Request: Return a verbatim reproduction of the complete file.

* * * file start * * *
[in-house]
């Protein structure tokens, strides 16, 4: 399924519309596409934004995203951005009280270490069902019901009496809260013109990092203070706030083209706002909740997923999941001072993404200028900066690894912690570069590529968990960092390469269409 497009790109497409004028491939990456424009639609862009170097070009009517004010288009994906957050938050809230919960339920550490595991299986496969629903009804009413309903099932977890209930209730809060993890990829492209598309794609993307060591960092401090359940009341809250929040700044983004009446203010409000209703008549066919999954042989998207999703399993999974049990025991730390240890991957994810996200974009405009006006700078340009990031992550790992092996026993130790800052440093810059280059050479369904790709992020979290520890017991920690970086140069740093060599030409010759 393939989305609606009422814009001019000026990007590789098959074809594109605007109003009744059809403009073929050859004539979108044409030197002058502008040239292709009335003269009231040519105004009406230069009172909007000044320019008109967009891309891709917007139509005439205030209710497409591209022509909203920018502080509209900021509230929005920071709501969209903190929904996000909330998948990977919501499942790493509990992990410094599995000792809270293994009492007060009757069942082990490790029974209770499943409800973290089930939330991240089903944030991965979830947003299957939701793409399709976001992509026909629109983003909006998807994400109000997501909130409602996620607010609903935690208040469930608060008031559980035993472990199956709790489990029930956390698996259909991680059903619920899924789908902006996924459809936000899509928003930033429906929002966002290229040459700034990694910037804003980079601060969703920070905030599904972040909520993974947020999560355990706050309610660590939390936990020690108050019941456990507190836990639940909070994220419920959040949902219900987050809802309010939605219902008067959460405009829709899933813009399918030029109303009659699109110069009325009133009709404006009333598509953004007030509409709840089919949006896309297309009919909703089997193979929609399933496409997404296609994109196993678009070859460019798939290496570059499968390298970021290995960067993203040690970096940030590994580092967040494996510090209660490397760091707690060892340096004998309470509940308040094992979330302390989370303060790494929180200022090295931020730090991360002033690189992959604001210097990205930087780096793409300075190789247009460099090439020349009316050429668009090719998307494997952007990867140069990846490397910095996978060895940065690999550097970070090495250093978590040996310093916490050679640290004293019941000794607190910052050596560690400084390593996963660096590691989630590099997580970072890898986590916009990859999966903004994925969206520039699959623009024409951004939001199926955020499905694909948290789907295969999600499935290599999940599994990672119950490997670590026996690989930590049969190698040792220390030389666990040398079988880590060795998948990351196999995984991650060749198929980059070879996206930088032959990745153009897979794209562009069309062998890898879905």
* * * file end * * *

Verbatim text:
[in-house]
């Protein structure tokens, strides 16, 4: 399924519309596409934004995203951005009280270490069902019901009496809260013109990092203070706030083209706002909740997923999941001072993404200028900066690894912690570069590529968990960092390469269409 497009790109497409004028491939990456424009639609862009170097070009009517004010288009994906957050938050809230919960339920550490595991299986496969629903009804009413309903099932977890209930209730809060993890990829492209598309794609993307060591960092401090359940009341809250929040700044983004009446203010409000209703008549066919999954042989998207999703399993999974049990025991730390240890991957994810996200974009405009006006700078340009990031992550790992092996026993130790800052440093810059280059050479369904790709992020979290520890017991920690970086140069740093060599030409010759 393939989305609606009422814009001019000026990007590789098959074809594109605007109003009744059809403009073929050859004539979108044409030197002058502008040239292709009335003269009231040519105004009406230069009172909007000044320019008109967009891309891709917007139509005439205030209710497409591209022509909203920018502080509209900021509230929005920071709501969209903190929904996000909330998948990977919501499942790493509990992990410094599995000792809270293994009492007060009757069942082990490790029974209770499943409800973290089930939330991240089903944030991965979830947003299957939701793409399709976001992509026909629109983003909006998807994400109000997501909130409602996620607010609903935690208040469930608060008031559980035993472990199956709790489990029930956390698996259909991680059903619920899924789908902006996924459809936000899509928003930033429906929002966002290229040459700034990694910037804003980079601060969703920070905030599904972040909520993974947020999560355990706050309610660590939390936990020690108050019941456990507190836990639940909070994220419920959040949902219900987050809802309010939605219902008067959460405009829709899933813009399918030029109303009659699109110069009325009133009709404006009333598509953004007030509409709840089919949006896309297309009919909703089997193979929609399933496409997404296609994109196993678009070859460019798939290496570059499968390298970021290995960067993203040690970096940030590994580092967040494996510090209660490397760091707690060892340096004998309470509940308040094992979330302390989370303060790494929180200022090295931020730090991360002033690189992959604001210097990205930087780096793409300075190789247009460099090439020349009316050429668009090719998307494997952007990867140069990846490397910095996978060895940065690999550097970070090495250093978590040996310093916490050679640290004293019941000794607190910052050596560690400084390593996963660096590691989630590099997580970072890898986590916009990859999966903004994925969206520039699959623009024409951004939001199926955020499905694909948290789907295969999600499935290599999940599994990672119950490997670590026996690989930590049969190698040792220390030389666990040398079988880590060795998948990351196999995984991650060749198929980059070879996206930088032959990745153009897979794209562009069309062998890898879905």